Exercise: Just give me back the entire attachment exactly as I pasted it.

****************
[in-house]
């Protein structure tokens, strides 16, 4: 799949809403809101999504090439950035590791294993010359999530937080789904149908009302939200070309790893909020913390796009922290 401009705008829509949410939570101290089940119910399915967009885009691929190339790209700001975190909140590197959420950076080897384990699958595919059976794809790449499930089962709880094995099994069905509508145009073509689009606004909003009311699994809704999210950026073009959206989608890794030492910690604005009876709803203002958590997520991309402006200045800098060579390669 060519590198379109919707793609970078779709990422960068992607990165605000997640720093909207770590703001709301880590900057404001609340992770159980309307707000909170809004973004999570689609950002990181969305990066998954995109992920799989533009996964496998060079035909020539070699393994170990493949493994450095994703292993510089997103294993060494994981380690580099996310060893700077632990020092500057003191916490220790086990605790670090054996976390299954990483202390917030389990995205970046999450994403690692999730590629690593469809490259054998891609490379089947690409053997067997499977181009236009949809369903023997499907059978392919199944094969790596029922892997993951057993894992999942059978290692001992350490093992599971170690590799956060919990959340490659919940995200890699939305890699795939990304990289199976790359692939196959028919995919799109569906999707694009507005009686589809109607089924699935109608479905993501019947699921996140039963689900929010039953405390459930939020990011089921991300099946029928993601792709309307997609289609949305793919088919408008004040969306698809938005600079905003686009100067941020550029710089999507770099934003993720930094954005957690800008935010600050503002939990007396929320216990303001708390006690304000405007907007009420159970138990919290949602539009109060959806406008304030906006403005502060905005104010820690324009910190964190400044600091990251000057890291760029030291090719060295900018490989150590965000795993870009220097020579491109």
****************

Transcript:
[in-house]
């Protein structure tokens, strides 16, 4: 799949809403809101999504090439950035590791294993010359999530937080789904149908009302939200070309790893909020913390796009922290 401009705008829509949410939570101290089940119910399915967009885009691929190339790209700001975190909140590197959420950076080897384990699958595919059976794809790449499930089962709880094995099994069905509508145009073509689009606004909003009311699994809704999210950026073009959206989608890794030492910690604005009876709803203002958590997520991309402006200045800098060579390669 060519590198379109919707793609970078779709990422960068992607990165605000997640720093909207770590703001709301880590900057404001609340992770159980309307707000909170809004973004999570689609950002990181969305990066998954995109992920799989533009996964496998060079035909020539070699393994170990493949493994450095994703292993510089997103294993060494994981380690580099996310060893700077632990020092500057003191916490220790086990605790670090054996976390299954990483202390917030389990995205970046999450994403690692999730590629690593469809490259054998891609490379089947690409053997067997499977181009236009949809369903023997499907059978392919199944094969790596029922892997993951057993894992999942059978290692001992350490093992599971170690590799956060919990959340490659919940995200890699939305890699795939990304990289199976790359692939196959028919995919799109569906999707694009507005009686589809109607089924699935109608479905993501019947699921996140039963689900929010039953405390459930939020990011089921991300099946029928993601792709309307997609289609949305793919088919408008004040969306698809938005600079905003686009100067941020550029710089999507770099934003993720930094954005957690800008935010600050503002939990007396929320216990303001708390006690304000405007907007009420159970138990919290949602539009109060959806406008304030906006403005502060905005104010820690324009910190964190400044600091990251000057890291760029030291090719060295900018490989150590965000795993870009220097020579491109």